CLEARWATER — About 15 years ago, Michael Janecek eyed a restaurant space on St. Petersburg's then-quieter Beach Drive but missed out when another business beat him to the punch.
That space became Bella Brava, a favorite on the Beach Drive strip that has grown into a thriving cluster of trendy restaurants and bars over the past decade.
Now with his plan to open a casual fine dining restaurant in downtown Clearwater in June, Janecek is convinced this is his second chance to jump in early on a slumbering downtown's ascent to revitalization.
Roxy's, with its tapas and handpicked wines, will neighbor the booming Clear Sky on Cleveland, which is going into its second year and is praised by city officials as proof of what is possible for surrounding vacant storefronts.
But getting a wave of businesses to invest in downtown's planned transformation continues to be a challenge, even with the city's latest incentive to give money to property owners able to secure a new restaurant or bar tenant.
Roxy's is the only recipient of the time-limited grant that ends this month because property owner Moises Agami was the only qualified applicant.
That will leave $520,493 in the fund the city could not give away.
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The Community Redevelopment Agency created an incentive program to lure brew pubs and other anchor tenants in June 2017, but a year later, none of the 35 applicants had qualified for the $1.7 million available.
Director Amanda Thompson — who was hired in January 2018 after her predecessor and creator of the incentive, Seth Taylor, resigned three months earlier — was tasked last summer with rewriting the program altogether.
In October, Thompson unveiled two time-limited programs for the $1.7 million incentive fund: one for property owners and one for tenants. In February, the city awarded $201,395 to four downtown businesses that were already open or under construction, ending the tenant portion. (In December the city retroactively granted Clear Sky $100,000 under the original rules, after debate whether the owner was promised funding by Taylor and never received it.)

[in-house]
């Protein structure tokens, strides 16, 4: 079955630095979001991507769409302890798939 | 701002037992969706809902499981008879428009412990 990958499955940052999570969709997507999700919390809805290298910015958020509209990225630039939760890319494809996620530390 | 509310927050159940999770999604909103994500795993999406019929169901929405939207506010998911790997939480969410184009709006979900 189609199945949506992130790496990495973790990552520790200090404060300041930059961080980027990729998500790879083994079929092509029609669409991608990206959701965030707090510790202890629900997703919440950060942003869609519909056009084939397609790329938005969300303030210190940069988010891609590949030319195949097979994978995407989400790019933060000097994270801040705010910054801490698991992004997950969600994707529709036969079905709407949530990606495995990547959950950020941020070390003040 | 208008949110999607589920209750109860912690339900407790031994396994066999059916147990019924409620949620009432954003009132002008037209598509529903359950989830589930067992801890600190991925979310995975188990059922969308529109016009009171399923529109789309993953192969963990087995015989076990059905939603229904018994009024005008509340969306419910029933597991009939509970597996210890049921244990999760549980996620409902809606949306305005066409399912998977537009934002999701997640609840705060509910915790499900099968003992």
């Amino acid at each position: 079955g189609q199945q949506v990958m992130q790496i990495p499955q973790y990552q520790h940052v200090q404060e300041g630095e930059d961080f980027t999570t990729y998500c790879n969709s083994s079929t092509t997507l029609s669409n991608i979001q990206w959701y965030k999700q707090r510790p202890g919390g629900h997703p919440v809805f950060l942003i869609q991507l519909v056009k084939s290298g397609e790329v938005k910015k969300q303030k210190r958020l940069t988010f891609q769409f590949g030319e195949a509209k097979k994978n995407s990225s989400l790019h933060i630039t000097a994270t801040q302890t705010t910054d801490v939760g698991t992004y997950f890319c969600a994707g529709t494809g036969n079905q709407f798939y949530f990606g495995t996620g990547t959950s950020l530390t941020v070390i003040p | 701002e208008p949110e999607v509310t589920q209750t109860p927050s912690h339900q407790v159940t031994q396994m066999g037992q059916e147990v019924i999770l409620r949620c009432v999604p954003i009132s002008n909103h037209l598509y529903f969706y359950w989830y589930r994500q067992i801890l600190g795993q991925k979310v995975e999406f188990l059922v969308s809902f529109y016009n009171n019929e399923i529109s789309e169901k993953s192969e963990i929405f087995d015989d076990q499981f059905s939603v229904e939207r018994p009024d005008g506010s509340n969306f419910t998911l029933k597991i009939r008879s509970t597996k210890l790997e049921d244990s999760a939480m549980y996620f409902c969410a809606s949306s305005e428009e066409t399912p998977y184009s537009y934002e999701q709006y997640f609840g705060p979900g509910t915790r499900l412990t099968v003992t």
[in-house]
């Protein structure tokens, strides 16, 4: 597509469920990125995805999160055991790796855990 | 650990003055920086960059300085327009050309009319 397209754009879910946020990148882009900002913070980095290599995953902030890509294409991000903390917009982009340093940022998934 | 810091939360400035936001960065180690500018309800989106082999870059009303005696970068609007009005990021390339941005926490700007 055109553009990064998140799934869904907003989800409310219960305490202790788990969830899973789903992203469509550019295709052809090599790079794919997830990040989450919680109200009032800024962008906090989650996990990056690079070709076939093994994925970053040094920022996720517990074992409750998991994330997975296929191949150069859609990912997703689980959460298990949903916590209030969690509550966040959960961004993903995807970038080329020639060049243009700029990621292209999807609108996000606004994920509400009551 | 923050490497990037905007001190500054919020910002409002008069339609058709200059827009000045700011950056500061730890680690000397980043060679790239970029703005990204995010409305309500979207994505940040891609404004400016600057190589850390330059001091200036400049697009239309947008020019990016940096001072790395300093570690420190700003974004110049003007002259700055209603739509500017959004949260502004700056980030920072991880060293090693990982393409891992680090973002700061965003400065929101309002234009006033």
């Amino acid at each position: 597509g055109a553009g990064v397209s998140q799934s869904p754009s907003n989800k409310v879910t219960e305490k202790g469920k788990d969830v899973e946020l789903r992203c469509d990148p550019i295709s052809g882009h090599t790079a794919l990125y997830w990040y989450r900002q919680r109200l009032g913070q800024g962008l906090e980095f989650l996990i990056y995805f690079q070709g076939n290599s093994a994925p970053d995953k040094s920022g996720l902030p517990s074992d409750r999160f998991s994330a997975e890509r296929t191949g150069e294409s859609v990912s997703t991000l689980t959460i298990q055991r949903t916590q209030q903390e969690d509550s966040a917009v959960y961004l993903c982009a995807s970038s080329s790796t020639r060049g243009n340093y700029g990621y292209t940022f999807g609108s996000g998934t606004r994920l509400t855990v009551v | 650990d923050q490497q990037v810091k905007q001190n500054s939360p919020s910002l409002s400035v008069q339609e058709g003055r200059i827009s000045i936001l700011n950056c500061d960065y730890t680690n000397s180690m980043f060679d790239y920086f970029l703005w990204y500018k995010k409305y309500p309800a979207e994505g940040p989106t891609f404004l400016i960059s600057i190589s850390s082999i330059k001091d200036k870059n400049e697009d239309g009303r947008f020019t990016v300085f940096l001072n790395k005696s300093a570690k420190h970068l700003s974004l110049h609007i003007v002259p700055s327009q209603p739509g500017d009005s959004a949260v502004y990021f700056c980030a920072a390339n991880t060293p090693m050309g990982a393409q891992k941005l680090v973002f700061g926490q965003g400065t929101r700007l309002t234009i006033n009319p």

The six landlords who prequalified for Thompson's property owner portion by the Nov. 30 deadline had until March 1 to secure a tenant that served food or drink on nights and weekends in order to get up to $250,000 for building upgrades.
Only one was able to: This week the City Council, acting as the Community Redevelopment Agency trustees, approved Agami's application for $250,000 to transform his storefront at 412 Cleveland St. from a former nail salon into a restaurant for Roxy's. Recipients must match the city's grant but do not have to repay the funds if the business stays open for five years.
Janecek said he signed an eight-year lease with Agami in July, three months before the new incentive was launched, and at the time wasn't sure if the city's failed 2017 incentive would be revised.
Owners of retail space at The Nolen apartments, Station Square apartments, the 500 block of Cleveland Street, and a vacant, former dry-cleaning building on Cleveland Street also applied but failed to secure tenants by the deadline. Brian Andrus, who co-owns an office tower anchored by KnowBe4, applied for funds to support the build-out of a coffee shop for his first floor but the council denied him the grant because the shop will not be open on nights and weekends.
Assistant City Manager Micah Maxwell said “perception issues” and “concerns about downtown generally as an unproven market” were top complaints from property owners unable to find tenants for the incentive.